How to Handle Getting Ghosted

At first, you might think that your text message just didn’t go through. Or maybe they just missed it. Not much. Then another text also remains unanswered. You tried to call and you were sent to voicemail without a callback. At the same time, maybe they are still posting on social media, or you hear through the vine that they are chatting with someone else. If you’re facing a new diagnosis or an outbreak of ulcerative colitis (UC), losing someone you thought was there for you could be especially hard to take. You might be wondering if your UC might have something to do with this.

“It hurts more if you’ve established role models,” says Leah LeFebvre, PHD, an assistant professor of communication studies at the University of Alabama, who studies ghost images and other aspects of romantic relationships. “If you’re used to texting this person all day long, you feel this gap in a different way.”

“Ghosting” has become a popular way to end relationships, especially among young adults, says LeFebvre. The strategy of disruption is most often defined as a one-sided end of all communication. Usually, it comes with little to no warning.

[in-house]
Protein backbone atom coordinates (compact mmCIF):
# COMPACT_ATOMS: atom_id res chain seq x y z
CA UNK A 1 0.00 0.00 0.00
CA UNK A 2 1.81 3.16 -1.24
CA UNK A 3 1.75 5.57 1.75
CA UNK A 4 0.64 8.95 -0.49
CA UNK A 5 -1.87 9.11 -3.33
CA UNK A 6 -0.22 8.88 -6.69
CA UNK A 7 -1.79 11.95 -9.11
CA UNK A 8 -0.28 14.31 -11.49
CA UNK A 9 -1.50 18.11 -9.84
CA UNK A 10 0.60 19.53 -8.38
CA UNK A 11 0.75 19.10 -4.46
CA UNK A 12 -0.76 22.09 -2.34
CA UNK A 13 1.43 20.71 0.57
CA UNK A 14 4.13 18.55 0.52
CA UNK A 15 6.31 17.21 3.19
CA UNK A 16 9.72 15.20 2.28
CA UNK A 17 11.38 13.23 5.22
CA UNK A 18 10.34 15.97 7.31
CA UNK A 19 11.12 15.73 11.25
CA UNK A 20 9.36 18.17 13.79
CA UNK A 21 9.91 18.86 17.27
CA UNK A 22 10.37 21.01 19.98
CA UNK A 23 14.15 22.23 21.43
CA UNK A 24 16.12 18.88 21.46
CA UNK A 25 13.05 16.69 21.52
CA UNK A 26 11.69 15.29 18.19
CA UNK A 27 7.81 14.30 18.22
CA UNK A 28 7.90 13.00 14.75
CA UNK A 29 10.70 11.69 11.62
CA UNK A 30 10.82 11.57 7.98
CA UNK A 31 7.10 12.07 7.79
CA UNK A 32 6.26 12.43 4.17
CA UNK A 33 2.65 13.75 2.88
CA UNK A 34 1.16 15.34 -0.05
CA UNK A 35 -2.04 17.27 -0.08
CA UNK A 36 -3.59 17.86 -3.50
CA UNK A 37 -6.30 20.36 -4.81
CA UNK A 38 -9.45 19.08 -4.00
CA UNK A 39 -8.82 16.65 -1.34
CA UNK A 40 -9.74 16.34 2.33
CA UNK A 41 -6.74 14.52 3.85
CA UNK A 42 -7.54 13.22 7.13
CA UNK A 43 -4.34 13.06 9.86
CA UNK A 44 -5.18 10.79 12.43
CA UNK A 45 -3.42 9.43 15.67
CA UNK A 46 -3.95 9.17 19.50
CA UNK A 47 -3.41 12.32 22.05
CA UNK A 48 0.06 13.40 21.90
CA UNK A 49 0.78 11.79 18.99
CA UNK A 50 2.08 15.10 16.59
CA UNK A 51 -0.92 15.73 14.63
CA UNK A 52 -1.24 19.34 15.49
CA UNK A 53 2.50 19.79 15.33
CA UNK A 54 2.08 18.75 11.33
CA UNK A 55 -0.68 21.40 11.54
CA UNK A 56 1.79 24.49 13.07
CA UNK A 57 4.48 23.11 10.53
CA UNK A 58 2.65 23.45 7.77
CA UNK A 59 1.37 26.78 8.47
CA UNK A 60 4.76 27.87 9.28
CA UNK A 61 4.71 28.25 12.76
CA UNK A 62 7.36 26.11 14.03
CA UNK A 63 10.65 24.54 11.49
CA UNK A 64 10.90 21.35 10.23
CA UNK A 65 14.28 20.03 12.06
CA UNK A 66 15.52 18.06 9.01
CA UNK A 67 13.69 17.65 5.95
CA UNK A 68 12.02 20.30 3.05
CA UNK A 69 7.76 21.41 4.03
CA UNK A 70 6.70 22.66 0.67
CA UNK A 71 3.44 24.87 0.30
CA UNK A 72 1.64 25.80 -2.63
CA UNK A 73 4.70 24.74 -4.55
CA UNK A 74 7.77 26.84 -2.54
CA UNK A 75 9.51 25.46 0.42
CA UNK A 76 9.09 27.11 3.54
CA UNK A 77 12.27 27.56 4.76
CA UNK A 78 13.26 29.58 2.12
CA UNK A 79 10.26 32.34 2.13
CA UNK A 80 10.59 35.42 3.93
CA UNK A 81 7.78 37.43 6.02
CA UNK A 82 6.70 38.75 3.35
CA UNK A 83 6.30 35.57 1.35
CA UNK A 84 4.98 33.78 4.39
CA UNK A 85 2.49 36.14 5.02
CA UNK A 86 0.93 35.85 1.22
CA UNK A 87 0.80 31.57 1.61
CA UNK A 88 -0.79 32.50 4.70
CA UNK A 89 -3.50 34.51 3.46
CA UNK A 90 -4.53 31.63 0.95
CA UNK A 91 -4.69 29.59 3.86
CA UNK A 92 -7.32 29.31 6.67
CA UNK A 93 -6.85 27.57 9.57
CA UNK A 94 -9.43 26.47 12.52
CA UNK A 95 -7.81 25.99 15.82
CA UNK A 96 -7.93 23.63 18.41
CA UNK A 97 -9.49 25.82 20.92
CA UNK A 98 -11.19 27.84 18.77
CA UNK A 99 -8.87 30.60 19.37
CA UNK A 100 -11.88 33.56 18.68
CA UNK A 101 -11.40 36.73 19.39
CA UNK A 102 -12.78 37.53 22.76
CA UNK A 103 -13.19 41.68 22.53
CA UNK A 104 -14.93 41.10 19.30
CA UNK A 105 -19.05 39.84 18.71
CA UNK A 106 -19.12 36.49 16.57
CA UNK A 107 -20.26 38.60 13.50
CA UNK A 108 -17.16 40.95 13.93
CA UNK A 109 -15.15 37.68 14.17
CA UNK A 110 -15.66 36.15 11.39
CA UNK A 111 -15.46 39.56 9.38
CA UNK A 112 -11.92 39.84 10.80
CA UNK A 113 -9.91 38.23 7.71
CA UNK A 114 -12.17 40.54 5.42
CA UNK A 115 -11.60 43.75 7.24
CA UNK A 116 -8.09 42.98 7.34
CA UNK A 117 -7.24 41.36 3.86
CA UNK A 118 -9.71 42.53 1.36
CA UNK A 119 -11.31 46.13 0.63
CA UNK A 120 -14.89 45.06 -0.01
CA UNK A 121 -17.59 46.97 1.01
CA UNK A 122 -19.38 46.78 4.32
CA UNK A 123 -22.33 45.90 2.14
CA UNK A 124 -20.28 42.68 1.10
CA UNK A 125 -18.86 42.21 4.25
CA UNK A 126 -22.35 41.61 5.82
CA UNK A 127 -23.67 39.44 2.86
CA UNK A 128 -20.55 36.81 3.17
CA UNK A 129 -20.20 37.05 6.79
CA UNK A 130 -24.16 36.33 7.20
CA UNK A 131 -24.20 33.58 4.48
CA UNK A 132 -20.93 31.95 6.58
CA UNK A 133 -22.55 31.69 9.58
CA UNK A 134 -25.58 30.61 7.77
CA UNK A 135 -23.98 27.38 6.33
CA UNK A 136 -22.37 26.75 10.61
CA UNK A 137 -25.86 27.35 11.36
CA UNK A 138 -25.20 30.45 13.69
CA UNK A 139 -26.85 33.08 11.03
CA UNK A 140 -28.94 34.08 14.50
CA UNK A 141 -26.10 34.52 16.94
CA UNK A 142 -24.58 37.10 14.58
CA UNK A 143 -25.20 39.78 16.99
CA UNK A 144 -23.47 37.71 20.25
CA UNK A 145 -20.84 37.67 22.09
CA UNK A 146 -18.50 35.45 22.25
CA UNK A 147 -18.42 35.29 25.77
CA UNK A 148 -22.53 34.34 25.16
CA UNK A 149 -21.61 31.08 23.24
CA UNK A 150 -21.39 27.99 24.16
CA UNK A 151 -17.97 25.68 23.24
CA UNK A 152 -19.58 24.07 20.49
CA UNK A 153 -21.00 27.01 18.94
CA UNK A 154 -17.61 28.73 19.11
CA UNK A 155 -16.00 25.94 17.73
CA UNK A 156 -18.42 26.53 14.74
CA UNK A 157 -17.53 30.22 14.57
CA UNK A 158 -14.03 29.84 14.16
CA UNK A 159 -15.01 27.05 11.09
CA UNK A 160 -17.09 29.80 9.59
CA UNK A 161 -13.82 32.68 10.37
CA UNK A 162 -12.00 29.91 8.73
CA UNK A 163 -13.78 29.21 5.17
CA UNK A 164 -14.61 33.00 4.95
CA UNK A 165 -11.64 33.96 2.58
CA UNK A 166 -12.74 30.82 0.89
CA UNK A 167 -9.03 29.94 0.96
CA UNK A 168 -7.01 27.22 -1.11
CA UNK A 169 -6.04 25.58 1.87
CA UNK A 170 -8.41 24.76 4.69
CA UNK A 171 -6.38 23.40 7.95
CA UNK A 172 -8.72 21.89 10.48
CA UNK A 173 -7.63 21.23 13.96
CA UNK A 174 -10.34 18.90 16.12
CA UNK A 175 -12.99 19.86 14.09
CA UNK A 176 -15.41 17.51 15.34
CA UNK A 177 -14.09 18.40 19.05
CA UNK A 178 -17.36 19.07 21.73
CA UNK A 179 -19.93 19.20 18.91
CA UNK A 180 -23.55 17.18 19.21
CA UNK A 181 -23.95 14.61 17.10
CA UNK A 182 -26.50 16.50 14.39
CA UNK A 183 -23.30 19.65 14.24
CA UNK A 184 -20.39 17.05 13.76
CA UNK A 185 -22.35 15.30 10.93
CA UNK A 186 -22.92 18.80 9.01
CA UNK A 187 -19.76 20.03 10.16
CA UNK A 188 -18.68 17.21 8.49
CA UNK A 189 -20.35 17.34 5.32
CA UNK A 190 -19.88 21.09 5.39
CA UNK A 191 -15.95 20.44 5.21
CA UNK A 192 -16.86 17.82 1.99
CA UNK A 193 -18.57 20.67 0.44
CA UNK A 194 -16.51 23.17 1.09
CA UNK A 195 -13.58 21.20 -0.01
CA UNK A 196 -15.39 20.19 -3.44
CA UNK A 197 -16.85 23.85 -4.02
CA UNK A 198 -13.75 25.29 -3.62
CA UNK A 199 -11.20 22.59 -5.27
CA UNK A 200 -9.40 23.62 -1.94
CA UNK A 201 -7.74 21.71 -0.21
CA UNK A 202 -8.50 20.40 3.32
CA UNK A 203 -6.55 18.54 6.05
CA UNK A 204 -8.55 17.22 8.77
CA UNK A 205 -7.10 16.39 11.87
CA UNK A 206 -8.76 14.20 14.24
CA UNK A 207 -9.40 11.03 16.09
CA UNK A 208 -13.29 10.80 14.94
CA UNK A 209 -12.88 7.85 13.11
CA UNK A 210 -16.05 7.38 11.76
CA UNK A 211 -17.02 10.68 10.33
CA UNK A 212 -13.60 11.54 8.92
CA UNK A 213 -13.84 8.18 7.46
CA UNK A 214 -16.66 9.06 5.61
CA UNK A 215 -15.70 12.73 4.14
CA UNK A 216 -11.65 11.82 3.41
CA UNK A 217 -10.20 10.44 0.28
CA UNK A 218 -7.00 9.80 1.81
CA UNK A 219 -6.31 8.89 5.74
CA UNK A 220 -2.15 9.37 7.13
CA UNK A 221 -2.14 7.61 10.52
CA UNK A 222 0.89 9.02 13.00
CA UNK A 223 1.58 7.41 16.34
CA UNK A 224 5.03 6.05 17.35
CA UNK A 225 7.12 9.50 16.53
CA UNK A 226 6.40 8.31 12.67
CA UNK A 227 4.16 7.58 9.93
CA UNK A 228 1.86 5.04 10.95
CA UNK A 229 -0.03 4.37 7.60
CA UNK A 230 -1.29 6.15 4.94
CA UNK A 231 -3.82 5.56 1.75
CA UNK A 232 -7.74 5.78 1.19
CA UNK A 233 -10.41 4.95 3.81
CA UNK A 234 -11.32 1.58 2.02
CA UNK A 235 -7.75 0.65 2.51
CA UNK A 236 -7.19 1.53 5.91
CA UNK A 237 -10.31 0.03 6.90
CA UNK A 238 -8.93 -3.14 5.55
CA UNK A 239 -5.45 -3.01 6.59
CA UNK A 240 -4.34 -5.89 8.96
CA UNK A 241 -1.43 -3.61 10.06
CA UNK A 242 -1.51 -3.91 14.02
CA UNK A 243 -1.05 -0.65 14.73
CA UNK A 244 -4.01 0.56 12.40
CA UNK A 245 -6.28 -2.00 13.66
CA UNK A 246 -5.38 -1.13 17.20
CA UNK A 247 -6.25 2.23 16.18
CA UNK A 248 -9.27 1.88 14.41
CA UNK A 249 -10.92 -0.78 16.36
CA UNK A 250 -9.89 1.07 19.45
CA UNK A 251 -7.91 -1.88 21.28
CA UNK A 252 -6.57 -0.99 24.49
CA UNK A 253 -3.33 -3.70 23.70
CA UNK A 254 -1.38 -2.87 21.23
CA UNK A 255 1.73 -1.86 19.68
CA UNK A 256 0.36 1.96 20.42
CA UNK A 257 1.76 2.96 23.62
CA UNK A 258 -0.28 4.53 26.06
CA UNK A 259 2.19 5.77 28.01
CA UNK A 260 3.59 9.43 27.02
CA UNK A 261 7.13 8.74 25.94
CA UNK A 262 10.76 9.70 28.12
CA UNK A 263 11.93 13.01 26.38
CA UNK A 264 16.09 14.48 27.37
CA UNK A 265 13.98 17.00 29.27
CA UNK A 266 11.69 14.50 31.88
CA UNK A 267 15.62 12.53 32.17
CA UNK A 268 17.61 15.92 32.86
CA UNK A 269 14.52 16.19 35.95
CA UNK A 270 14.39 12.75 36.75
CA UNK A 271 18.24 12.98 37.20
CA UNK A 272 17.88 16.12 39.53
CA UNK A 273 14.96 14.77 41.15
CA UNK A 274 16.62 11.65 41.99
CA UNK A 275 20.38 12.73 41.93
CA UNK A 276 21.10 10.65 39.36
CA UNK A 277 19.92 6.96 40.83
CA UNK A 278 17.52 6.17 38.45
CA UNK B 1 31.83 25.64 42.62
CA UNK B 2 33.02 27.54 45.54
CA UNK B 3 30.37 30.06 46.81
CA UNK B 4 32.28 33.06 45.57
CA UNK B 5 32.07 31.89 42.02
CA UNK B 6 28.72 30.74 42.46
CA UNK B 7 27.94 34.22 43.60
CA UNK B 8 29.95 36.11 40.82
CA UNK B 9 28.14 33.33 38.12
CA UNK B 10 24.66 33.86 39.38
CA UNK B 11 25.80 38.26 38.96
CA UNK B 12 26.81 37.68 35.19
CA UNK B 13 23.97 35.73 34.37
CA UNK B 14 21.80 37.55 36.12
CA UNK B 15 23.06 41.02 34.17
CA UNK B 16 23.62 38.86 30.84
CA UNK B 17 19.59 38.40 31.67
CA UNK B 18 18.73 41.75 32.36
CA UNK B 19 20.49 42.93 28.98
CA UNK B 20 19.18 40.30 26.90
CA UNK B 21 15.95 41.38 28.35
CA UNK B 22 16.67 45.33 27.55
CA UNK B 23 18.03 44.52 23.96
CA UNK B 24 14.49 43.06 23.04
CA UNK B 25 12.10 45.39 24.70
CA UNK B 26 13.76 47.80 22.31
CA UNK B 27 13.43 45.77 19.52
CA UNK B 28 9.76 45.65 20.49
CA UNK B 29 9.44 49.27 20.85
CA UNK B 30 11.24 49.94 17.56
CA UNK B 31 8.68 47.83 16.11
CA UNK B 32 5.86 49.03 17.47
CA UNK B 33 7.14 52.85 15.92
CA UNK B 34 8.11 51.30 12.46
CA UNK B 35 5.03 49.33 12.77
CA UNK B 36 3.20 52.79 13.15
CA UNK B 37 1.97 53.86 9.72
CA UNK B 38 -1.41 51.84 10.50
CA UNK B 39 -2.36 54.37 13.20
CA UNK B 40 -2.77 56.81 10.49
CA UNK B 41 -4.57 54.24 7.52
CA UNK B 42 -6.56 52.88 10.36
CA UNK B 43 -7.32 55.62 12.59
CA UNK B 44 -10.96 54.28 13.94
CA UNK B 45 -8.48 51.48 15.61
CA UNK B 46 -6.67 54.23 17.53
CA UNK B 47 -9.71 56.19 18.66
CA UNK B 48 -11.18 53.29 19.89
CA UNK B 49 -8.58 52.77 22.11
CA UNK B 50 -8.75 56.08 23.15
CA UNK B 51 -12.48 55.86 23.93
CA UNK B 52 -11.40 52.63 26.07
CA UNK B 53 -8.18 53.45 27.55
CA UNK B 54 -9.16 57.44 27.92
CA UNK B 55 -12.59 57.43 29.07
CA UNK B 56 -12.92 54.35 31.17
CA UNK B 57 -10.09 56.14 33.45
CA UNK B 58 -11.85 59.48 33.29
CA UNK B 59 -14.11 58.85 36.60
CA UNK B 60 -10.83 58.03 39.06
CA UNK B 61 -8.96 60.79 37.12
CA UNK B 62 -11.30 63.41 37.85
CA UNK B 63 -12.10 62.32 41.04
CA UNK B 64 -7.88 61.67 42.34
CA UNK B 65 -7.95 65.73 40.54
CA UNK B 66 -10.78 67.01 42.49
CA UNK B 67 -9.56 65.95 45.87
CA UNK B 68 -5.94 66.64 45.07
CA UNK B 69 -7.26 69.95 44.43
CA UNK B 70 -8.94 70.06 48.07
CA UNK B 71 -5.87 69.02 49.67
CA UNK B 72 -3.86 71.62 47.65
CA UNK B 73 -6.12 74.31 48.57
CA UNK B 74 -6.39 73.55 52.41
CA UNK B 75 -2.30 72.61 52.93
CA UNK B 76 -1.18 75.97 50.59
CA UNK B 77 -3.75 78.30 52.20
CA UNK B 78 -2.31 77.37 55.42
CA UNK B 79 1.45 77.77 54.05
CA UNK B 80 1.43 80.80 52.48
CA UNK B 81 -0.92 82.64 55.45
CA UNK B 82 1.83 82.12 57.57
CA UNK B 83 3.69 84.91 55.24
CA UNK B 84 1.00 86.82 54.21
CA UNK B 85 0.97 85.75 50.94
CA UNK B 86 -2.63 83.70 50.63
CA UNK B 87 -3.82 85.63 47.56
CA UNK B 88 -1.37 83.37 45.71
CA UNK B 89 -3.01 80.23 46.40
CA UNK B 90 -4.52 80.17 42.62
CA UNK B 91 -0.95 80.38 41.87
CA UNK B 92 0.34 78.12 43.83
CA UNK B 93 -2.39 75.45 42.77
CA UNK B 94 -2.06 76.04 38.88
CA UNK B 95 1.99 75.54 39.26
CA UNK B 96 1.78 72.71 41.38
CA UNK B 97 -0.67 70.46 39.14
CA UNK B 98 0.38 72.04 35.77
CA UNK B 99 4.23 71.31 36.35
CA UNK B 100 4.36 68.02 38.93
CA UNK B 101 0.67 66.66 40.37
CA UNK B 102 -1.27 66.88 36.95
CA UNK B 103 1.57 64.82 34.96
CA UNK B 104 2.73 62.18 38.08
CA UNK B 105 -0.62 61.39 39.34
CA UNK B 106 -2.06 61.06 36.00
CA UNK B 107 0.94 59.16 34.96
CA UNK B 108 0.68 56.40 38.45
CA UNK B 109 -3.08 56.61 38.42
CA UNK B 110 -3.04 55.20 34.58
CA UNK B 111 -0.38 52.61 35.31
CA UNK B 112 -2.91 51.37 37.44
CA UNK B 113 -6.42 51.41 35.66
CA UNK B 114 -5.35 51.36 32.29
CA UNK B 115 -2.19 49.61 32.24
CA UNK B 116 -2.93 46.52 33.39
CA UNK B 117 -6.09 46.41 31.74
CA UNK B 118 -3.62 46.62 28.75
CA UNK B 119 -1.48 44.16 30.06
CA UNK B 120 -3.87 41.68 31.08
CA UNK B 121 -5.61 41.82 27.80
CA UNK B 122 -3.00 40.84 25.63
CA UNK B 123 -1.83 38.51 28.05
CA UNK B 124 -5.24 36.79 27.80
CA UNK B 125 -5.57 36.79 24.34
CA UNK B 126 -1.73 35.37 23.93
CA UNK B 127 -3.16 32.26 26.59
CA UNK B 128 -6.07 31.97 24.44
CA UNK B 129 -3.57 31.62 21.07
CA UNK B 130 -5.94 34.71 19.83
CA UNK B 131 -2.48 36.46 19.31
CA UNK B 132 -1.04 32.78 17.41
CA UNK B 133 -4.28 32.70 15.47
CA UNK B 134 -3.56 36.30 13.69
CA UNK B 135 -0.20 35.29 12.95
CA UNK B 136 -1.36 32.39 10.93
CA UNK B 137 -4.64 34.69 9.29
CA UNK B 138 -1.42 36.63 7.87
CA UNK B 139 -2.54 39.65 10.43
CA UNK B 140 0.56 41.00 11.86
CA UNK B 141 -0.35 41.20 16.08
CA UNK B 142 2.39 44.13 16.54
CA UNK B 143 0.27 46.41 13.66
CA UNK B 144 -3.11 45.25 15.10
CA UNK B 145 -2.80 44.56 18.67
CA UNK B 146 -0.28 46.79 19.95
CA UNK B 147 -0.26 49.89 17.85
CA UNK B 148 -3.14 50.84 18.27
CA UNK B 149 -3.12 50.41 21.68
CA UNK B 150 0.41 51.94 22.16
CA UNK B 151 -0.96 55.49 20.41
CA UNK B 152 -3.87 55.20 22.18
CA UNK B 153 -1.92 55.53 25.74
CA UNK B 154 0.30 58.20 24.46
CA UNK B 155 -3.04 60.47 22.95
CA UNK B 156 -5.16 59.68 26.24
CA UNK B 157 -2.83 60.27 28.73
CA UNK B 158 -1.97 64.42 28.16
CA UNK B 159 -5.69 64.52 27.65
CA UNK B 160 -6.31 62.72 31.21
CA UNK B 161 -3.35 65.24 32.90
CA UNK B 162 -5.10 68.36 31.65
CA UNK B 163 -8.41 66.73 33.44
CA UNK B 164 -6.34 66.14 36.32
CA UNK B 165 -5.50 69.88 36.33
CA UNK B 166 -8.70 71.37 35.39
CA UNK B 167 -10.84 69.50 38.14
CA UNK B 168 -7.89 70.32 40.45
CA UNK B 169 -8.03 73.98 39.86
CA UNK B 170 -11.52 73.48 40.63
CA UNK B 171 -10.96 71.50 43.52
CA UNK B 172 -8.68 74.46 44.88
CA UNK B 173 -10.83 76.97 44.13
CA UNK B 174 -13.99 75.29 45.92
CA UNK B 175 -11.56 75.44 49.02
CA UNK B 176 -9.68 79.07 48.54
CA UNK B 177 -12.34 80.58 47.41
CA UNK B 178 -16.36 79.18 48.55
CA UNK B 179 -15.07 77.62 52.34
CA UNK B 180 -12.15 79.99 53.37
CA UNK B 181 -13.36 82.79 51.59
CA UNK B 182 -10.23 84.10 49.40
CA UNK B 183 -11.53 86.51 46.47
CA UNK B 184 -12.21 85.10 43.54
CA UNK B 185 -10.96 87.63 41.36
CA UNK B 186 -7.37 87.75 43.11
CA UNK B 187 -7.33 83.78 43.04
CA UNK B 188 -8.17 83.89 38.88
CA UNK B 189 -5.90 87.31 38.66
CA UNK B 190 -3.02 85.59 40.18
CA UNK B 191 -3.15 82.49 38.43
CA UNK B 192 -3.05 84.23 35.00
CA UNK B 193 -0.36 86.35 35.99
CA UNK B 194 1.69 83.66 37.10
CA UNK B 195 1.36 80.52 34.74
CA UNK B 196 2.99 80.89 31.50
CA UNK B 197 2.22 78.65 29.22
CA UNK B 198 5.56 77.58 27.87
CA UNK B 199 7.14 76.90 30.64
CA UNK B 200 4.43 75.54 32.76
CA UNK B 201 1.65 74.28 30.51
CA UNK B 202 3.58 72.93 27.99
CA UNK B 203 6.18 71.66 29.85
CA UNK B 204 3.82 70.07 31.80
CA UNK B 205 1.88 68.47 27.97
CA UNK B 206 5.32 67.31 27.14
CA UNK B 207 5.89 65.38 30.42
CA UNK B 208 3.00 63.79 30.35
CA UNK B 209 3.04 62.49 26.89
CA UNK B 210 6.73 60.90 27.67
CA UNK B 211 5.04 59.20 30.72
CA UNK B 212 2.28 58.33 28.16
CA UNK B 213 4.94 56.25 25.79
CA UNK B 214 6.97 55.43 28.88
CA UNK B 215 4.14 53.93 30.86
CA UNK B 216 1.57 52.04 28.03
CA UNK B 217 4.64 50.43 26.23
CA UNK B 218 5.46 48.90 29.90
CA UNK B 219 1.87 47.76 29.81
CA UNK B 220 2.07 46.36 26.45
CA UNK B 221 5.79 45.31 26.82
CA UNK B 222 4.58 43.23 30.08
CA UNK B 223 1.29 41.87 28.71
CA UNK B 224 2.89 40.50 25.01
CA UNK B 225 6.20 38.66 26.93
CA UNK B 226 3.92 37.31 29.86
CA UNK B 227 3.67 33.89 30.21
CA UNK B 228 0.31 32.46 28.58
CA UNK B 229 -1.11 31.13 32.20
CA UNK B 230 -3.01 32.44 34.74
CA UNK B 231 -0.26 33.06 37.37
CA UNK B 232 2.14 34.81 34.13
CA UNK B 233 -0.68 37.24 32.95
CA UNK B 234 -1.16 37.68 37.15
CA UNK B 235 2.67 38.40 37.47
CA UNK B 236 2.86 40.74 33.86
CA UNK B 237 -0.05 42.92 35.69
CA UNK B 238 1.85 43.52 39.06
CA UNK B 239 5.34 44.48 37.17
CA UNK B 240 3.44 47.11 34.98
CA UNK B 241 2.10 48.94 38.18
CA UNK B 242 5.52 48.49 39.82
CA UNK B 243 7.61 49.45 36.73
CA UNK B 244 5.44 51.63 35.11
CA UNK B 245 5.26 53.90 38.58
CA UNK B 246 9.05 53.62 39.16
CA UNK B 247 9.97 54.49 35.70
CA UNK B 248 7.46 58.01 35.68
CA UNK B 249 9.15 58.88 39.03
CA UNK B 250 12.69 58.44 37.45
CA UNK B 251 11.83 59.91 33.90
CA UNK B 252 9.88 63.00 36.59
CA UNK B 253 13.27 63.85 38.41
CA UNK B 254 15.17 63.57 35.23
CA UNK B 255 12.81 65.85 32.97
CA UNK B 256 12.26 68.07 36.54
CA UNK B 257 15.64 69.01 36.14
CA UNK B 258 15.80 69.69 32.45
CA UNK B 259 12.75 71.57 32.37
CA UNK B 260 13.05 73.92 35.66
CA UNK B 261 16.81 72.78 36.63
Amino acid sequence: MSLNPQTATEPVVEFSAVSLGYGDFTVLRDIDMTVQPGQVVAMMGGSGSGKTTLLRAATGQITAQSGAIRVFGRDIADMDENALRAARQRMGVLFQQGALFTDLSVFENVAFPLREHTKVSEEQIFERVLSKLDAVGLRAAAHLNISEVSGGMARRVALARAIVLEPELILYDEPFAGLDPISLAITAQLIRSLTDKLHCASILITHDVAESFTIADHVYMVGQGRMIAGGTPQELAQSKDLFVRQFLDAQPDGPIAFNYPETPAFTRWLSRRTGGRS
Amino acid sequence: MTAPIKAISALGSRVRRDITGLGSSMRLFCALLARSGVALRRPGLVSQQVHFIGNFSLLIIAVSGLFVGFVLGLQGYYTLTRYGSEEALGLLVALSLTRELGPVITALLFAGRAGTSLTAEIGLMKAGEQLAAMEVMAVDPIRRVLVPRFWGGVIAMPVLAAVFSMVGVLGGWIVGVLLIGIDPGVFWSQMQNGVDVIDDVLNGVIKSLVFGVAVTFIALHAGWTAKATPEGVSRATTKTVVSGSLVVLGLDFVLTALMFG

“I generally think ghost images are one-sided,” says Tara J. Collins, PhD, associate professor of psychology at Winthrop University in South Carolina. “Usually a person makes the decision to stop communicating. It can be temporary or permanent. “

Collins says that while the term may be relatively new, it isn’t, or ghosting or breaking up with someone by avoiding or ignoring them. She explains that ghosting combines age-old breakup strategies like avoiding the other person and pulling out of the relationship.

“We live in this environment that has so many different possibilities to communicate with each other digitally,” she says. “This is the only new aspect. You are using technology to send the message, or not, about your desire to end the relationship. “

Why do people ghost

LeFebvre says ghosting is a sign that your partner, or maybe a friend, is no longer interested. This tends to happen when a partner doesn’t feel like they have to justify ending the relationship. Ghost images are more likely when there is a feeling that it wasn’t a particularly intimate relationship to begin with.